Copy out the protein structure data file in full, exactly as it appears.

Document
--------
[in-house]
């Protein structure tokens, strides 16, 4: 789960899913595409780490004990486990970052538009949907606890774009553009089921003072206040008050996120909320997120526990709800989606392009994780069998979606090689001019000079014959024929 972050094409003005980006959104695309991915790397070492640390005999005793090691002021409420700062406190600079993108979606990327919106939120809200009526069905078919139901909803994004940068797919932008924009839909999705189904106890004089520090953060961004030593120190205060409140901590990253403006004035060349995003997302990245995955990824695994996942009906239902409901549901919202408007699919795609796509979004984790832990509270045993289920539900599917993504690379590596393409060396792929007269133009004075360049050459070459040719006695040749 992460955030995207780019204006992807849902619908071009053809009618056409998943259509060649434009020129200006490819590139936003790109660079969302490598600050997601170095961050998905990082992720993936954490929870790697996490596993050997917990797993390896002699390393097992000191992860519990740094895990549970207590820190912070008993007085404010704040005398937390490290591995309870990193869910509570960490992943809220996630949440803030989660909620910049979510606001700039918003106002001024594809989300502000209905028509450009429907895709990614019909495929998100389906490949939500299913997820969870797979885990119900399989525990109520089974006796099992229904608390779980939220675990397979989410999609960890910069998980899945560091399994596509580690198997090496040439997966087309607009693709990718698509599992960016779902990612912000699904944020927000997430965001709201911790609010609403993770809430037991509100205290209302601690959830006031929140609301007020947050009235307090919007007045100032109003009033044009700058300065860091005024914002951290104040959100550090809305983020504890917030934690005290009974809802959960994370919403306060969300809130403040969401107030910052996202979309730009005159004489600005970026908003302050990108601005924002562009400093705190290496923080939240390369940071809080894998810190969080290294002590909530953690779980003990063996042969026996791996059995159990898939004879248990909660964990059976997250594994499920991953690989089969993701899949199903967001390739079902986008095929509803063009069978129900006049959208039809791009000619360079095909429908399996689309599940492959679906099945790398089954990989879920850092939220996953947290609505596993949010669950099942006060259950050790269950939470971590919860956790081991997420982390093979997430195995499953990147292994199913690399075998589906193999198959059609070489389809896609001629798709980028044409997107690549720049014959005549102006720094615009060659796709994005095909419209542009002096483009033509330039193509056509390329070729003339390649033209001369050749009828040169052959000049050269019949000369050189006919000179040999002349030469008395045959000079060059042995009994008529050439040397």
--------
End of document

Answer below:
[in-house]
């Protein structure tokens, strides 16, 4: 789960899913595409780490004990486990970052538009949907606890774009553009089921003072206040008050996120909320997120526990709800989606392009994780069998979606090689001019000079014959024929 972050094409003005980006959104695309991915790397070492640390005999005793090691002021409420700062406190600079993108979606990327919106939120809200009526069905078919139901909803994004940068797919932008924009839909999705189904106890004089520090953060961004030593120190205060409140901590990253403006004035060349995003997302990245995955990824695994996942009906239902409901549901919202408007699919795609796509979004984790832990509270045993289920539900599917993504690379590596393409060396792929007269133009004075360049050459070459040719006695040749 992460955030995207780019204006992807849902619908071009053809009618056409998943259509060649434009020129200006490819590139936003790109660079969302490598600050997601170095961050998905990082992720993936954490929870790697996490596993050997917990797993390896002699390393097992000191992860519990740094895990549970207590820190912070008993007085404010704040005398937390490290591995309870990193869910509570960490992943809220996630949440803030989660909620910049979510606001700039918003106002001024594809989300502000209905028509450009429907895709990614019909495929998100389906490949939500299913997820969870797979885990119900399989525990109520089974006796099992229904608390779980939220675990397979989410999609960890910069998980899945560091399994596509580690198997090496040439997966087309607009693709990718698509599992960016779902990612912000699904944020927000997430965001709201911790609010609403993770809430037991509100205290209302601690959830006031929140609301007020947050009235307090919007007045100032109003009033044009700058300065860091005024914002951290104040959100550090809305983020504890917030934690005290009974809802959960994370919403306060969300809130403040969401107030910052996202979309730009005159004489600005970026908003302050990108601005924002562009400093705190290496923080939240390369940071809080894998810190969080290294002590909530953690779980003990063996042969026996791996059995159990898939004879248990909660964990059976997250594994499920991953690989089969993701899949199903967001390739079902986008095929509803063009069978129900006049959208039809791009000619360079095909429908399996689309599940492959679906099945790398089954990989879920850092939220996953947290609505596993949010669950099942006060259950050790269950939470971590919860956790081991997420982390093979997430195995499953990147292994199913690399075998589906193999198959059609070489389809896609001629798709980028044409997107690549720049014959005549102006720094615009060659796709994005095909419209542009002096483009033509330039193509056509390329070729003339390649033209001369050749009828040169052959000049050269019949000369050189006919000179040999002349030469008395045959000079060059042995009994008529050439040397």